With WinZip encryption, it is important to understand older versions of WinZip, pre-version 9, uses its own proprietary encryption, which simply broken. Essentially data archived with WinZip version 8 or below, using “WinZip Encryption” with passwords of any strength can very easily be recovered. WinZip version 9 and above has the option to use an industry strength and NIST approved encryption algorithm, namely AES (Advance Encryption Protocol). The application provides the choice of several strengths (bit length – the longer the stronger), AES-128, AES-192 and AES-256, you may as well pick the strongest bit level AES-256, although AES-128 is currently strong enough to the do the job to industry best practice and standards.
The weakness in using WinZip AES encryption, is it uses “Symmetric” encryption, which means it uses a single private password to encrypt and decrypt the Zip archive. Therefore complexity and strength of the password is “the” protection and weak point, as the bad guys have unlimited attempts at guessing and trying password combinations to decrypt the WinZip archive. One of the password breaking attacks these bad guys use is a dictionary attack, which is as it sounds, tries regular words found in the dictionary as well as commonly used passwords, usually the cracker (the bad guy) has his own specific database of commonly used and known passwords, so passwords like “Pa55word” are extremely weak and just doesn’t cut it.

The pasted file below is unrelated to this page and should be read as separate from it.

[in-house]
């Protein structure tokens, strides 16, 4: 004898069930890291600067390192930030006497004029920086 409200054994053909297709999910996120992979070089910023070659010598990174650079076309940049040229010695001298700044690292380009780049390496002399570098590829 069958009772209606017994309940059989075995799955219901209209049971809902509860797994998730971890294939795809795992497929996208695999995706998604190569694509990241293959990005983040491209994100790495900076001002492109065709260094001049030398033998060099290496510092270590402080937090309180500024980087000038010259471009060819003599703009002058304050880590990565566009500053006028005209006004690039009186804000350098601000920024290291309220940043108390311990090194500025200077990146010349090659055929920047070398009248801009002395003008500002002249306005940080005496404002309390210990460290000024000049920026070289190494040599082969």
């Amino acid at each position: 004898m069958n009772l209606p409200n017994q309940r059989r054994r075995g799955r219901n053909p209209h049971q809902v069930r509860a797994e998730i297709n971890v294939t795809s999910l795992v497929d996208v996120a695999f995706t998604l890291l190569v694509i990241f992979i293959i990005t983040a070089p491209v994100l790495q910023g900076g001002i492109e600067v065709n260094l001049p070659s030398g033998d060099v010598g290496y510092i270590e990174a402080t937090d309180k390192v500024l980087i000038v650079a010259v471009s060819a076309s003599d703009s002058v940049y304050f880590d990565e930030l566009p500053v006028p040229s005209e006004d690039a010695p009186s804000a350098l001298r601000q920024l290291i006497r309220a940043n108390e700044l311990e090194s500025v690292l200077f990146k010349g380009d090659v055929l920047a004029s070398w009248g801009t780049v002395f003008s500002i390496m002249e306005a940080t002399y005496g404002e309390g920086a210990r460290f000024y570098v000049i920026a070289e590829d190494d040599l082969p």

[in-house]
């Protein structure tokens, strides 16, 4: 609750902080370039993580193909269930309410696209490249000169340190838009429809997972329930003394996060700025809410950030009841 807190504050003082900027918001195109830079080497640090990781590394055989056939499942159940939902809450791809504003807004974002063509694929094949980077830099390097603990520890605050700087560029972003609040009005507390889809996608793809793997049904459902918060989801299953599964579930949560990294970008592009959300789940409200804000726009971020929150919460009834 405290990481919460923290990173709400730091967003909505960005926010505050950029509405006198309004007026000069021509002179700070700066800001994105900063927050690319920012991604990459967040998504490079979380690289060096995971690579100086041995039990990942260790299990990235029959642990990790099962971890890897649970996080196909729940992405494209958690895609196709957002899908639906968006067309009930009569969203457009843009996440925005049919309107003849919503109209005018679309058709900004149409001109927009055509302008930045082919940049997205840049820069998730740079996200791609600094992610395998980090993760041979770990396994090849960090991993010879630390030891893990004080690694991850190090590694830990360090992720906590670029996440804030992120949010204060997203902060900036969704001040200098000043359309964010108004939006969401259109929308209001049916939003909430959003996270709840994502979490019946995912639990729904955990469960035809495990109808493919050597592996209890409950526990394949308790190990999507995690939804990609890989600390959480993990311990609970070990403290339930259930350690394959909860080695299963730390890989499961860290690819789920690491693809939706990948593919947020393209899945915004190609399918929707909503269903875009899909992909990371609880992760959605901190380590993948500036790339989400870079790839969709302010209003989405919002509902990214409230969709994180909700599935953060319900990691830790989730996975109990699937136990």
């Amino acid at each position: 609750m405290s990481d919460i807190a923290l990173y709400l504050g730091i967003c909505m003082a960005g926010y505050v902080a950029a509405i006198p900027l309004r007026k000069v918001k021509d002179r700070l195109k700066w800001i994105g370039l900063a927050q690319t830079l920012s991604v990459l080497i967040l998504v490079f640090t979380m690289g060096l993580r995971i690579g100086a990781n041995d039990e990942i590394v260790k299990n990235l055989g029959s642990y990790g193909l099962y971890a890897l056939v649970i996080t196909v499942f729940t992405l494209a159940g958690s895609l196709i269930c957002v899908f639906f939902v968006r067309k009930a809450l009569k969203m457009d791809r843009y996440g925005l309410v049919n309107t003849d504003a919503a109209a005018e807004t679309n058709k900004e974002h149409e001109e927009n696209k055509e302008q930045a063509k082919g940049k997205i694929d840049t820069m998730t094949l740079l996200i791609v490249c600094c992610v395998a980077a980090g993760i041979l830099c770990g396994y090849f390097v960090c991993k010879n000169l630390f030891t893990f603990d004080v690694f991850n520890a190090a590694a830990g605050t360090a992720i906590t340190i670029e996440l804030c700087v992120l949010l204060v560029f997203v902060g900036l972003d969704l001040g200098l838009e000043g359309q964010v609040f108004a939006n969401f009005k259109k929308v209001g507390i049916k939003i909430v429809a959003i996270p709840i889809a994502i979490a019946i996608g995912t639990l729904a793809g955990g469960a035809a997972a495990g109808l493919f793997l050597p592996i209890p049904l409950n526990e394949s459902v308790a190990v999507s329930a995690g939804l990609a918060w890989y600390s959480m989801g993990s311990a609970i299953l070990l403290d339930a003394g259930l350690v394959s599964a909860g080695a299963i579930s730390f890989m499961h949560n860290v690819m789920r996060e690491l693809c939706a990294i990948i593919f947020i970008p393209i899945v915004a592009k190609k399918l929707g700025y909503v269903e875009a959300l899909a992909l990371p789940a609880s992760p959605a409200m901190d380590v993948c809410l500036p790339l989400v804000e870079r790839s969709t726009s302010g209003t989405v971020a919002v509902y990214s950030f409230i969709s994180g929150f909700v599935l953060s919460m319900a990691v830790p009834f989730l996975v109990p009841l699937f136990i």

Another attack to crack WinZip passwords is a “Brute Force” attack; this attack tries every single combination of characters possible e.g. aaaa to zzzz. I carried out some testing for this post on my home PC, I was able to crack a 6 digit password of completely random upper case, lower case and numeric values in 1 hour 15 minutes (see image below). For every digit length of the password the longer it takes to brute force, so when I tried to brute force a 7 digit password it took a several days and I think it would took a couple of months to crack an 8 digit password on my not so powerful home computer. So I would say 8 character passwords just aren’t strong enough for WinZip AES password encryption.
There is another attack which could be used which attack the AES encryption algorithm itself, however AES is so powerful at these sorts of bit lengths, that these sorts of attacks aren’t really a viable option for business security at the moment, and there certainly aren’t any known issues with AES, which used and approved by leading banks and the military, therefore I’m not going to go into further detail within this post.
So with WinZip AES encryption the password strength is the key aspect to the security of the encryption, therefore my own suggestion is for the following password rules provide a business level of strong encryption (Are you reading this HMRC?)
The WinZip password should be…
1. At least 12 characters in length
2. Be random not contain any dictionary, common words or names
3. At least one Upper Case Character
4. Have at least one Lower Case Character
5. Have at least one Numeric Character
6. Have at least one Special Character e.g. $,£,*,%,&,!